On the lighter side of electric mobility, this open source personal transport system is a DIY-er's delight.
So you're interested in getting some clean transportation into your life, but an electric car is too big of a commitment, and riding an e-bike is too much physical effort? Maybe what you need is a personal electric vehicle that will transport you to your destination while you just stand there. Oh, you say that the Walkcar looks a bit unsafe, and you'd rather build your own anyway?
In that case, a good place to start is the Dorkpod, a project from Tinkersmiths Makerspace in Charlottesville, VA. This open source "vertical electric transport" system will be available as a set of DIY plans, a kit, or a finished model if the Kickstarter campaign hits its rather modest goal of $3000 in crowdfunding next month. While the Dorkpod isn't exactly for speedy travel or long distances, it does have the advantage of being built by repurposing an existing platform - a front-wheel-drive electric wheelchair - and using the chair's electric drive and battery components instead of manufacturing new ones.
According to the Tinkersmiths' Dorkpod website, electric wheelchairs already employ a proven high torque drivetrain and control system (and onboard batteries), and can be found used for "in the $250 range," whereas a similar new drivetrain would cost somewhere near $800 if built from new parts, so they offer a "phenomenal value proposition."
The plans and kit being offered for the Dorkpod calls for an upright 'cage' made from 3/4" finished grade plywood, which is designed to be cut on a CNC milling machine (but which could be cut with other tools, at a loss of some precision). The plans, which will be available to backers at the $25 level, will allow anyone with access to a makerspace or modern wood shop the ability to 'print' their own pieces, and for those who want the kit (minus the wheelchair), they will be available at the $350 level (unpainted) and $650 level (painted), or with custom branding at higher backer levels.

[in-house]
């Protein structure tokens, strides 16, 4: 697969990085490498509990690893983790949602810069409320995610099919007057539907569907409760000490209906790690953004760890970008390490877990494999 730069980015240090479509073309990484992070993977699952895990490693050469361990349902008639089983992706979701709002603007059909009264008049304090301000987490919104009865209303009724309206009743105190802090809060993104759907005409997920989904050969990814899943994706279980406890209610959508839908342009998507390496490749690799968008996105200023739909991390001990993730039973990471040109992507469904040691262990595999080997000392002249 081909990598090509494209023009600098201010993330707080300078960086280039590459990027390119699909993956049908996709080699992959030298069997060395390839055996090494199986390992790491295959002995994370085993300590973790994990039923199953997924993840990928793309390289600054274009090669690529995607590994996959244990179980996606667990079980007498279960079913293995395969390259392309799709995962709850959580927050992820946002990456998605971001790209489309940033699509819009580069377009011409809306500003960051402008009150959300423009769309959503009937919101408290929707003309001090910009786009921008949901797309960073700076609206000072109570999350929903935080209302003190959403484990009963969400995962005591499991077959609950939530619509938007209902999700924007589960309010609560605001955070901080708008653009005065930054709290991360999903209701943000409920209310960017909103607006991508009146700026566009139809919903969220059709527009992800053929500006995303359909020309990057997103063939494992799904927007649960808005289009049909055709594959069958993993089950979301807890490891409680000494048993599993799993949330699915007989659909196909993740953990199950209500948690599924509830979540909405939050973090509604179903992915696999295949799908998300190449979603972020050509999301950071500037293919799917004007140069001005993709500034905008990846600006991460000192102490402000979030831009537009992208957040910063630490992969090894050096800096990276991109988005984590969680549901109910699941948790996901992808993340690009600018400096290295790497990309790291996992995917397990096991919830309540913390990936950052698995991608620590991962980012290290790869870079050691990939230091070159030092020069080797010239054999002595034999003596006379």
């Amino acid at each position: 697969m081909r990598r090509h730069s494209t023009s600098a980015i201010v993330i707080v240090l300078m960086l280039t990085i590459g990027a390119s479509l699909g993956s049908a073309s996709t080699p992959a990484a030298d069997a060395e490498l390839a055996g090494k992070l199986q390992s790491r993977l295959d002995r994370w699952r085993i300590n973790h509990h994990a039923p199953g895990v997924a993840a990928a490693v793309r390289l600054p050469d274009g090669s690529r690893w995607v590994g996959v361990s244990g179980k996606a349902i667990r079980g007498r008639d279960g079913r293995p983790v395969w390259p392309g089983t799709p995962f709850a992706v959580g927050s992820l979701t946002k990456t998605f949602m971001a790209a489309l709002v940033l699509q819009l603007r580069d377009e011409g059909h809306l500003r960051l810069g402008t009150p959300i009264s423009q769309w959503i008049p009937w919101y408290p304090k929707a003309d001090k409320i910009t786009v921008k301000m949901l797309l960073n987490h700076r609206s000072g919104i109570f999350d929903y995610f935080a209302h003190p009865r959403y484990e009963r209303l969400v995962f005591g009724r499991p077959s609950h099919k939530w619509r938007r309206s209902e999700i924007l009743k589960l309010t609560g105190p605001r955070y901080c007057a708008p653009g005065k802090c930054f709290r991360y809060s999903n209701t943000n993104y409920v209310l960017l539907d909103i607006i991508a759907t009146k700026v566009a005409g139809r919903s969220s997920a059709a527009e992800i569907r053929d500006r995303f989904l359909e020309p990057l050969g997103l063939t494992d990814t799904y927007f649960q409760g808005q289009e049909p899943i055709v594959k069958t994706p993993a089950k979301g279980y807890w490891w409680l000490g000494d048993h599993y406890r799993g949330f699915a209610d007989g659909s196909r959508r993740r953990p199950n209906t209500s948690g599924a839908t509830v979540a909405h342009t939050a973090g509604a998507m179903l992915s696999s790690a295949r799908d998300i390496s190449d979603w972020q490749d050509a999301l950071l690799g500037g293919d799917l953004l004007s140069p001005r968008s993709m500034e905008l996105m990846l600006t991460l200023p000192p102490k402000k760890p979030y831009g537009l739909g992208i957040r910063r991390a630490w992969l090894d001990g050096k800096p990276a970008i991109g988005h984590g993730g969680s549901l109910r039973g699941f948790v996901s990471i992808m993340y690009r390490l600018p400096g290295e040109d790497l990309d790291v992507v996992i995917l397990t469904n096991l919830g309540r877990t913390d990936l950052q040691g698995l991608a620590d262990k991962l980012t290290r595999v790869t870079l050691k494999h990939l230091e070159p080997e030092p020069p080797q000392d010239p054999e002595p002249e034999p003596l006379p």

The electric wheelchair base and the batteries, because the user will most likely source them locally (unless and until a drivetrain with new components is offered), will vary in terms of performance, range, and useful lifespan. The website recommends finding a chair with batteries that still hold a charge, otherwise plan on adding the cost of two new batteries, which can run about $125 each. The body of the vehicle itself, being made from plywood, lends itself easily to customization and modification, and the team is said to be working on some 'expansion packages' with micro-controller based accessories that will be released in January.
Although the version shown here looks more like a, well, a Dorkpod, the same principle and structure could be used to build all sorts of other models for different applications, such as to haul stuff while walking, or to dispense food or beverages, or as a rolling DJ booth, or to promote a business or service. And as a plus, this little EV could be charged with a small solar electric array, which would then make it into an eye-catching zero-carbon transport option.